How to backdoor the Linux Kernel

(and fail?)

Konstantin Ryabitsev

Linux Security Summit

Vancouver, 2023

  • I live in Montréal, Québec

  • Linux admin since 1997

  • (formerly) head of LF Infrastructure Security

    • now just head of Core IT Projects team

  • in charge of for the past 10+ years

    • keeper of grounds and keys

About me

Did anyone ever, you know, approach you with some shady offer?

– Common Question


Price $149 /mo

One zero-day

Two backdoors

7-day turnaround

Plausible deniability


Price $299 /mo


Three zero-days

Three backdoors

7-day turnaround

Plausible deniability


Price $599 /mo

Up to five zero-days

Five backdoors

3-day turnaround

Plausible deniability

No, they haven't

On parle français, se habla español, 厕所在哪里

I'm kidding

Please don't contact me. It will be a very short awkward conversation and then I'll have to figure out how to contact both the FBI and the CSIS.

  • A hidden vulnerability

  • Installed by the victim

    • i.e. not added by attacker after a compromise

  • Allowing remote access

  • Or elevating privileges

  • Or exfiltrating sensitive info

    • encryption keys

    • or secret docs

WHat do I mean by "backdoor"

This is not "How to Backdoor Linux for dummies."
Check if you're in the right talk.

Attacking the Pipeline


  • developer submits patches
  • maintainer reviews patches
  • maintainer accepts patches


  • Maintainer sends git pull
  • Linus reviews git pull
  • Linus merges git pull


  • Linus tags a release
  • Greg KH signs a tarball
  • user downloads tarball
  • Can you sneak malicious code inside a patch?
  • Can you hack/threaten/bribe LF admins to add malicious code to a patch?
  • Can you trick the maintainer to apply a malicious patch?

Submission stage

  • Can you send a malicious pull request to Linus?
  • Can you hack Linus and modify his repo?
  • Can you make Linus sign a malicious tag?

Merge stage

  • Can you make Greg KH sign the wrong tarball?
  • Can you hack/threaten/bribe LF admins to replace a tarball with a malicious one?
  • Can you MiTM a download from

Publish stage

  • Developer submits code
  • Maintainer reviews code
  • Maintainer accepts code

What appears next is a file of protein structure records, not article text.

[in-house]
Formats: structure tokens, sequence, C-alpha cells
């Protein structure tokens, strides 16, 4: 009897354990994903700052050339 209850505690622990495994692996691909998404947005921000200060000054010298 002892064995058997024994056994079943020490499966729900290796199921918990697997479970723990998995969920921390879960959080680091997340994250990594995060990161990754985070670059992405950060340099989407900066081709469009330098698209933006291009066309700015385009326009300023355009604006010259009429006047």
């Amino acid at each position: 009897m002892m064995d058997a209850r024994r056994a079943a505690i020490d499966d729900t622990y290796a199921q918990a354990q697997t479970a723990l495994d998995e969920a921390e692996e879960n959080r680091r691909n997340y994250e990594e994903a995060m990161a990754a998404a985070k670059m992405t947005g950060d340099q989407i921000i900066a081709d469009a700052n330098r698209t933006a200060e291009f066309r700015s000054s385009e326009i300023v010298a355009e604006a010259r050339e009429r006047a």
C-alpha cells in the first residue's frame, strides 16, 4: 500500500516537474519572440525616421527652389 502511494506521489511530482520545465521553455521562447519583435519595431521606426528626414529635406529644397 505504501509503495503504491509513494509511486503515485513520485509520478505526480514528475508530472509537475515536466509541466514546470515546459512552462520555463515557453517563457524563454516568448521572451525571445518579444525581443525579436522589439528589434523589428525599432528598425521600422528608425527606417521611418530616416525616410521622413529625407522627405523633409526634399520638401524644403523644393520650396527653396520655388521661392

• Maintainer sends a pull request

Attacking the patch workflow

What you think the workflow is like

What it's actually like

  • Unlikely to succeed for complex backdoors
    • maybe a simple vulnerability to elevate privs
    • not complex code to sniff and exfiltrate secrets
  • Hiding complex backdoors inside huge patchsets?
    • huge patchsets are rare for critical code paths
    • there are many eyes reviewing those patches
  • backdooring a relatively obscure device driver?
    • just volunteer to be a maintainer for that driver

Overtly sending malicious code

  • Probably not the best poster case
    • they were from “James Bond”
    • they were not trying very hard
    • the experience left us stirred, not shaken

UMN and "Hypocrite Commits"

  • Patches reviewed vs. patches applied
    • patches retrieved from lore or patchwork
      • "I remember reviewing that series"
      • "It's from Alex, whom I trust"
      • "DKIM signatures check out"
    • "here is a v12 with minor wording changes"

Covertly sneaking in malicious code

  • b4 verifications
    • DKIM signatures
      • fragile on many lists
      • requires trust in domain admins
      • typosquattable ( vs
    • Patatt signatures
      • DKIM-like, but end-to-end
      • Tailored to patches, resistant to ML junk
      • Can use PGP, SSH, or ED25519 keys
      • Require keyring management

End-to-end trust

  • b4 shazam
    • can turn a patch series into a pull request
    • shazam first, then review
  • b4 diff
    • can show you a diff between series
  • b4 send
    • simplifies series management
    • auto-signs before sending
  • b4 kr
    • keyring management (forthcoming)

New(er) features in b4

  • Likely will still be found out
    • there are eyes watching commits
    • (but they may not be talking)
  • Intentional bugs can still be caught by CI/bots
    • fuzzers
    • integration bots

If a malicious series got applied

  • Likely will be almost immediately discovered
  • There are tricks to make this more successful
    • arrange for their laptop to be stolen first
    • or their disk suddenly corrupted
    • force them to do a fresh full clone of the repo
  • Signing git commits helps
    • Yes, I know this is super annoying
    • it's an effective way to quickly verify the repository after a full re-clone
    • or when using shared repositories

Can a LF admin backdoor a repo?

  • Publishes information about each commit